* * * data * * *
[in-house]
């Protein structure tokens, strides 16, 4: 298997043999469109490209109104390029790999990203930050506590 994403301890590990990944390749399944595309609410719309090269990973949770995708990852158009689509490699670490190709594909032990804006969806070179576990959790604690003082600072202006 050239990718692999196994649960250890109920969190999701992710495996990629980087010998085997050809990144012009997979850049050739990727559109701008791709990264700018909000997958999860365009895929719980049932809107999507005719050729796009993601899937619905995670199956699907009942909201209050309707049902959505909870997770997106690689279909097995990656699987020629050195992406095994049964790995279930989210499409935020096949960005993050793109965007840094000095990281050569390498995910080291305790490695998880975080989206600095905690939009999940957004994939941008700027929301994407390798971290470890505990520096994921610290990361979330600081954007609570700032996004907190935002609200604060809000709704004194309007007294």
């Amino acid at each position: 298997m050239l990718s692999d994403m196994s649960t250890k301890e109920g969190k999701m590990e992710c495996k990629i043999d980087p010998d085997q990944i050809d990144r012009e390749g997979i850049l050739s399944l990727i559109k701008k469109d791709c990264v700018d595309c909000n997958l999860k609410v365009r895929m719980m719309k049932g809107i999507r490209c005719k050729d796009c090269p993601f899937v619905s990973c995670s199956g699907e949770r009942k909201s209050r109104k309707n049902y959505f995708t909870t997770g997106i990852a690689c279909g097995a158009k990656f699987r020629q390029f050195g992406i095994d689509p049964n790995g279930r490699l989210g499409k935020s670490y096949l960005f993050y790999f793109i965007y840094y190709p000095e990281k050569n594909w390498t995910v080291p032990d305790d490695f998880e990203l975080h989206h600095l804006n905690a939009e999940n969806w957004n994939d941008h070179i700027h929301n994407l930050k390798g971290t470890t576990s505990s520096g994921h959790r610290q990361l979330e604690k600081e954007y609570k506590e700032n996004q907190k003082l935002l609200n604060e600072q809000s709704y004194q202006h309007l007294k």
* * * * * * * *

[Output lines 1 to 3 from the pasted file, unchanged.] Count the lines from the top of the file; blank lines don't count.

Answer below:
[in-house]
């Protein structure tokens, strides 16, 4: 298997043999469109490209109104390029790999990203930050506590 994403301890590990990944390749399944595309609410719309090269990973949770995708990852158009689509490699670490190709594909032990804006969806070179576990959790604690003082600072202006 050239990718692999196994649960250890109920969190999701992710495996990629980087010998085997050809990144012009997979850049050739990727559109701008791709990264700018909000997958999860365009895929719980049932809107999507005719050729796009993601899937619905995670199956699907009942909201209050309707049902959505909870997770997106690689279909097995990656699987020629050195992406095994049964790995279930989210499409935020096949960005993050793109965007840094000095990281050569390498995910080291305790490695998880975080989206600095905690939009999940957004994939941008700027929301994407390798971290470890505990520096994921610290990361979330600081954007609570700032996004907190935002609200604060809000709704004194309007007294």
């Amino acid at each position: 298997m050239l990718s692999d994403m196994s649960t250890k301890e109920g969190k999701m590990e992710c495996k990629i043999d980087p010998d085997q990944i050809d990144r012009e390749g997979i850049l050739s399944l990727i559109k701008k469109d791709c990264v700018d595309c909000n997958l999860k609410v365009r895929m719980m719309k049932g809107i999507r490209c005719k050729d796009c090269p993601f899937v619905s990973c995670s199956g699907e949770r009942k909201s209050r109104k309707n049902y959505f995708t909870t997770g997106i990852a690689c279909g097995a158009k990656f699987r020629q390029f050195g992406i095994d689509p049964n790995g279930r490699l989210g499409k935020s670490y096949l960005f993050y790999f793109i965007y840094y190709p000095e990281k050569n594909w390498t995910v080291p032990d305790d490695f998880e990203l975080h989206h600095l804006n905690a939009e999940n969806w957004n994939d941008h070179i700027h929301n994407l930050k390798g971290t470890t576990s505990s520096g994921h959790r610290q990361l979330e604690k600081e954007y609570k506590e700032n996004q907190k003082l935002l609200n604060e600072q809000s709704y004194q202006h309007l007294k």